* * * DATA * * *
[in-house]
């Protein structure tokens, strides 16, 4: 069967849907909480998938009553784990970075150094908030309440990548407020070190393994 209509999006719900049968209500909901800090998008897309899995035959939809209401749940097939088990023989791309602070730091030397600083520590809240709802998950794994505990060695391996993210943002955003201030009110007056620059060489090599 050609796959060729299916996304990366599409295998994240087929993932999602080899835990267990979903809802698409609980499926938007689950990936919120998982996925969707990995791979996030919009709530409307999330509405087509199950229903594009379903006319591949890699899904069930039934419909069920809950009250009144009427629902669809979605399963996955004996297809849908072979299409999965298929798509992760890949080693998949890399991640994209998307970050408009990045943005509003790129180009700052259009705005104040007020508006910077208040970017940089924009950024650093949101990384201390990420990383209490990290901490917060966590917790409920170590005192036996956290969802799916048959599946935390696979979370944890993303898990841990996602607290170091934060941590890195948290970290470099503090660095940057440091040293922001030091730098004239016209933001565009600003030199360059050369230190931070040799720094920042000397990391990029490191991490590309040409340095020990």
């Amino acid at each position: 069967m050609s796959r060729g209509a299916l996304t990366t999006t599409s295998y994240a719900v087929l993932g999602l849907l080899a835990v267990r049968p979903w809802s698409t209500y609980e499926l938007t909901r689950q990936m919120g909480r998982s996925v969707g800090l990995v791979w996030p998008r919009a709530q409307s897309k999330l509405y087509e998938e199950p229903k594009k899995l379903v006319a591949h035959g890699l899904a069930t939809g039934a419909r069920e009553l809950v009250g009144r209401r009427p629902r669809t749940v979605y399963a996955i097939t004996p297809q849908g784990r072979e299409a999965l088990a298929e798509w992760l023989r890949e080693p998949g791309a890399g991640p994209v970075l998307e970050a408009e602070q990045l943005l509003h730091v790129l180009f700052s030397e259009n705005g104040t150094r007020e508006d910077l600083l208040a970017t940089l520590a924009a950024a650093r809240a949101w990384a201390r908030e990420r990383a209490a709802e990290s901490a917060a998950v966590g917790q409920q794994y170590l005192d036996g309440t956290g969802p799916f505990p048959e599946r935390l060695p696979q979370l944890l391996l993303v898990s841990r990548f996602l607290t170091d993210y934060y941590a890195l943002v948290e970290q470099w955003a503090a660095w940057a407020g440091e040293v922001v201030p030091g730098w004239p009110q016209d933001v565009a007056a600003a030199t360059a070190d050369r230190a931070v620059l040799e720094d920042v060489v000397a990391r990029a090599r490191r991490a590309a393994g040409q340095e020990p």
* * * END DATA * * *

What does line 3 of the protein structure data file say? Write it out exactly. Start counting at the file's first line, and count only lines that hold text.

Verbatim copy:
């Amino acid at each position: 069967m050609s796959r060729g209509a299916l996304t990366t999006t599409s295998y994240a719900v087929l993932g999602l849907l080899a835990v267990r049968p979903w809802s698409t209500y609980e499926l938007t909901r689950q990936m919120g909480r998982s996925v969707g800090l990995v791979w996030p998008r919009a709530q409307s897309k999330l509405y087509e998938e199950p229903k594009k899995l379903v006319a591949h035959g890699l899904a069930t939809g039934a419909r069920e009553l809950v009250g009144r209401r009427p629902r669809t749940v979605y399963a996955i097939t004996p297809q849908g784990r072979e299409a999965l088990a298929e798509w992760l023989r890949e080693p998949g791309a890399g991640p994209v970075l998307e970050a408009e602070q990045l943005l509003h730091v790129l180009f700052s030397e259009n705005g104040t150094r007020e508006d910077l600083l208040a970017t940089l520590a924009a950024a650093r809240a949101w990384a201390r908030e990420r990383a209490a709802e990290s901490a917060a998950v966590g917790q409920q794994y170590l005192d036996g309440t956290g969802p799916f505990p048959e599946r935390l060695p696979q979370l944890l391996l993303v898990s841990r990548f996602l607290t170091d993210y934060y941590a890195l943002v948290e970290q470099w955003a503090a660095w940057a407020g440091e040293v922001v201030p030091g730098w004239p009110q016209d933001v565009a007056a600003a030199t360059a070190d050369r230190a931070v620059l040799e720094d920042v060489v000397a990391r990029a090599r490191r991490a590309a393994g040409q340095e020990p």